<div class="button">
    button!
</div>

And the CSS:

.button {
    border: 1px solid #696;
    padding: 60px 0;
    text-align: center; width: 200px;
    -webkit-border-radius: 8px;
    -moz-border-radius: 8px;
    border-radius: 8px;
    -webkit-box-shadow: #666 0px 2px 3px;
    -moz-box-shadow: #666 0px 2px 3px;
    box-shadow: #666 0px 2px 3px;
    background: #EEFF99;
    background: -webkit-gradient(linear, 0 0, 0 bottom, from(#EEFF99), to(#66EE33));
    background: -webkit-linear-gradient(#EEFF99, #66EE33);
    background: -moz-linear-gradient(#EEFF99, #66EE33);
    background: -ms-linear-gradient(#EEFF99, #66EE33);
    background: -o-linear-gradient(#EEFF99, #66EE33);
    background: linear-gradient(#EEFF99, #66EE33);
}
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really nice tool! –  kritop Nov 17 '11 at 16:25

try this - http://css3button.net/

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1  
Whilst this may theoretically answer the question, it would be preferable to include the essential parts of the answer here, and provide the link for reference. –  Grant Thomas Nov 17 '11 at 18:01

Here's your button with 3 working states using CSS3.

Take a look at the fiddle

The simple HTML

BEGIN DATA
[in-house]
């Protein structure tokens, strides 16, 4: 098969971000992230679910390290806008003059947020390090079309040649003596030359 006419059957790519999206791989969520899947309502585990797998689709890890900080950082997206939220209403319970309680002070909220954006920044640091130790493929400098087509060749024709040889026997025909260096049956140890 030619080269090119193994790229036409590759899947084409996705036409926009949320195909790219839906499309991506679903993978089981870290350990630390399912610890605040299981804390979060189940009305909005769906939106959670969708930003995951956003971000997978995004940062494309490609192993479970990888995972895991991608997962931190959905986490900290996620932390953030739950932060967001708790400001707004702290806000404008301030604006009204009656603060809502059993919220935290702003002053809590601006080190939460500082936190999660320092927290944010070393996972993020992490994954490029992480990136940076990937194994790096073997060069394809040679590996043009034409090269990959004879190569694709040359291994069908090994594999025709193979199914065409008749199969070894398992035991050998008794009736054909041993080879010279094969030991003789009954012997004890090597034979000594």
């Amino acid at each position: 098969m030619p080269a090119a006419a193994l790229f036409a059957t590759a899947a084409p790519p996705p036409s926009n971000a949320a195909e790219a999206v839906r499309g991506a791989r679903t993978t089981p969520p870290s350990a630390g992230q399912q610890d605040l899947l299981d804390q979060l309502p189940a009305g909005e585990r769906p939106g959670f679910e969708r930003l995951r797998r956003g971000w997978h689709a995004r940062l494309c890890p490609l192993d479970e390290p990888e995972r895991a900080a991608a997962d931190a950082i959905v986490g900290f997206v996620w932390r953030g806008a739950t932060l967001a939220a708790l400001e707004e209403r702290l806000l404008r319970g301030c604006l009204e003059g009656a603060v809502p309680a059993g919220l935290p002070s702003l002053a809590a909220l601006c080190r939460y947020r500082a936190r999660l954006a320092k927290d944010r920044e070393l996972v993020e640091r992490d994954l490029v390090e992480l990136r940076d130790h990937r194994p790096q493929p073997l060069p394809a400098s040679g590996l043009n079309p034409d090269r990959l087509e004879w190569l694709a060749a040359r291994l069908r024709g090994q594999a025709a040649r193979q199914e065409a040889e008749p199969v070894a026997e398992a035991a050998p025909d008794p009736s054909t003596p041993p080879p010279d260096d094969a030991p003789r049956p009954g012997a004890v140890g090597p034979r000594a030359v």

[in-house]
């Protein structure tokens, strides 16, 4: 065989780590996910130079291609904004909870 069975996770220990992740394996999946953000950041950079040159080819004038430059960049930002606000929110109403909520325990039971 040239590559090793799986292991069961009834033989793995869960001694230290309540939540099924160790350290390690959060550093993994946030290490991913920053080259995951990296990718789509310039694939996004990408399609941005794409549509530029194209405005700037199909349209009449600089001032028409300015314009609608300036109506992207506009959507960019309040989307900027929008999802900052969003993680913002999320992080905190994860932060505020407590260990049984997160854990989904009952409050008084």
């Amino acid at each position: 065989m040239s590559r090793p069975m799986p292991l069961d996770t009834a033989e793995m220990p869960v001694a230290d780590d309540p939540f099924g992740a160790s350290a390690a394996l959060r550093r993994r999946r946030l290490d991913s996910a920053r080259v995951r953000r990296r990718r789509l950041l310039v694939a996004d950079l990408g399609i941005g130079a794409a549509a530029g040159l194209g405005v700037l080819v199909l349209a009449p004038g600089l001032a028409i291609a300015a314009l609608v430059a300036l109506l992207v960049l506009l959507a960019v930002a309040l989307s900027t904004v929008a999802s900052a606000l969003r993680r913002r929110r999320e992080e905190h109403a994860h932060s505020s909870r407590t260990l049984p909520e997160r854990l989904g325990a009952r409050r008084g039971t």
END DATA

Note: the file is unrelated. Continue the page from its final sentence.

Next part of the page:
<button>
    I am a button!
</button>

And here is the CSS

button {
    cursor: pointer;
    border: none;
    color: #fff;
    padding: 10px 20px;
    font-weight: 700;
    text-align: center;
    -webkit-border-radius: 8px;
    -moz-border-radius: 8px;
    border-radius: 8px;
    box-shadow: 2px 2px 3px #999;
    background: #32CD32;
    background: -webkit-gradient(linear, 0 0, 0 bottom, from(#32CD32), to(#32AB32));
    background: -webkit-linear-gradient(#32CD32, #32AB32);
    background: -moz-linear-gradient(#32CD32, #32AB32);
    background: -ms-linear-gradient(#32CD32, #32AB32);
    background: -o-linear-gradient(#32CD32, #32AB32);
    background: linear-gradient(#32CD32, #32AB32);
    -webkit-transition: all 500ms ease-in-out;
    -moz-transition: all 500ms ease-in-out;
    transition: all 500ms ease-in-out;
}
button:hover {
    background: #32AB32;
    background: -webkit-gradient(linear, 0 0, 0 bottom, from(#32AB32), to(#32CD32));
    background: -webkit-linear-gradient(#32AB32, #32CD32);
    background: -moz-linear-gradient(#32AB32, #32CD32);
    background: -ms-linear-gradient(#32AB32, #32CD32);
    background: -o-linear-gradient(#32AB32, #32CD32);
    background: linear-gradient(#32AB32, #32CD32);
}
button:active {
    background: #329932;
    background: -webkit-gradient(linear, 0 0, 0 bottom, from(#32AB32), to(#329932));
    background: -webkit-linear-gradient(#32AB32, #329932);
    background: -moz-linear-gradient(#32AB32, #329932);
    background: -ms-linear-gradient(#32AB32, #329932);
    background: -o-linear-gradient(#32AB32, #329932);
    background: linear-gradient(#32AB32, #329932);
}
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It is possible, have a look at the following:

http://webdesignerwall.com/tutorials/cross-browser-css-gradient

https://developer.mozilla.org/en/CSS/border-radius

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Whilst this may theoretically answer the question, it would be preferable to include the essential parts of the answer here, and provide the link for reference. –  Grant Thomas Nov 17 '11 at 18:01